Religious accommodations questions are not terribly common in South Carolina. In normal years, EEOC charges for religious discrimination and accommodation issues are only about 3-4% of the total number of charges filed. In 2021, with the advent of the federal vaccine mandate, EEOC charges based on religious accommodations ballooned to 18% of total charges. (That vaccine mandate was eventually struck down by the U.S. Supreme Court.) For 2023, I would expect the total number of religious charges to return to pre-vaccine limits.
However, a few months ago, the Supreme Court issued a unanimous 9-0 decision (Groff v. DeJoy, 143 S.Ct. 2279 (2023)) that may make religious accommodation cases easier for an employee to prove.
Title VII of the Civil Rights Act requires companies to accommodate an employee’s religious beliefs and practices unless that accommodation would place an undue burden on the company. The question of “undue burden” is the frequent subject of lawsuits. Prior to June 2023, courts routinely held that virtually any reason put forth by the company as an undue burden, even what the courts called a “de minimis” (tiny, minimal) burden, would prevent the employee from successfully pursuing a claim. So if an employee needed Sundays off to attend religious services, then all the company needed to say was that accommodating that request was jes’ a bit too much for that little ol’ multi-billion dollar company to handle. And the courts would dismiss the case.
But the Supreme Court has finally clarified what “undue burden” actually means. In Groff, the employee Gerald Groff was an Evangelical Christian who worked for the U.S. Postal Service. The Postal Service did not deliver on Sunday at first, but in 2013, they entered into a contract with Amazon to handle Sunday delivery, and Groff was required to work on Sundays. His request for a religious accommodation (based on his belief that he could transport goods on Sunday) was denied, and so he quit.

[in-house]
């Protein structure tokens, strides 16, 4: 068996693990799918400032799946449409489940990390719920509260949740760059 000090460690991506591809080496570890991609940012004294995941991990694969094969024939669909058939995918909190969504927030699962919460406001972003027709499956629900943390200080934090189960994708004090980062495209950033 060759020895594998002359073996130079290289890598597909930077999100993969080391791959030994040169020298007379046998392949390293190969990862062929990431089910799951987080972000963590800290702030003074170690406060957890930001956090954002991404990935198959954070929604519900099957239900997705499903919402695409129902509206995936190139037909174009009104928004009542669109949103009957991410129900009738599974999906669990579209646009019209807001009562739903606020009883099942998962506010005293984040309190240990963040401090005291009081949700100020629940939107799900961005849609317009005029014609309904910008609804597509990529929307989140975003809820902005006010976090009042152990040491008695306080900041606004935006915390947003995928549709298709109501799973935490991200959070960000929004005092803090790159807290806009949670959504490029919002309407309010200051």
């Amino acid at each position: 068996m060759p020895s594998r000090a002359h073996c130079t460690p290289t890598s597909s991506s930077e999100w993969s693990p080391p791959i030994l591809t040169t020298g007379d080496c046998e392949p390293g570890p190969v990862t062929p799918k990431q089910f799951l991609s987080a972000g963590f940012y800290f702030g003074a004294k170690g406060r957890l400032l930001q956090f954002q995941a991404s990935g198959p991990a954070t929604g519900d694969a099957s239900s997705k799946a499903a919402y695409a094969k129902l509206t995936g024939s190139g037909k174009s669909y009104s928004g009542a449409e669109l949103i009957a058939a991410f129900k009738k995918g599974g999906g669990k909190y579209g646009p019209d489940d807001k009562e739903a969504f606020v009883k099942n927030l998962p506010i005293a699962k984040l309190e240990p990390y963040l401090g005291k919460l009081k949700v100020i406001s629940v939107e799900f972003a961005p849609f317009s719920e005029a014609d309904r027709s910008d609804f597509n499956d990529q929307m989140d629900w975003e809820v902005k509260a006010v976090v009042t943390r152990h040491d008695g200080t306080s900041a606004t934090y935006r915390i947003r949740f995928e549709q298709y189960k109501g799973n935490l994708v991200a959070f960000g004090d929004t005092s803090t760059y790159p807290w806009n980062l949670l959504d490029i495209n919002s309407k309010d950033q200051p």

The Court held in 2023 that standard was on the company to prove a substantial hardship in order to avoid providing the religious accommodations, which is a much higher burden on the company. For employees, this should make the prospect for bringing a religious accommodation claim a bit more viable. Hopefully at least, this will result in additional meritorious claims being filed (as the de minimis standard likely caused fewer employees to bother bringing such claims to the EEOC), thereby further holding employers accountable for illegal behavior under Title VII.
If you’ve requested religious accommodations and been denied unjustly, you have only 300 days in which to file a charge of discrimination with the EEOC (if you work in South Carolina). Don’t delay in reaching out to a South Carolina employment lawyer to discuss your case in further detail.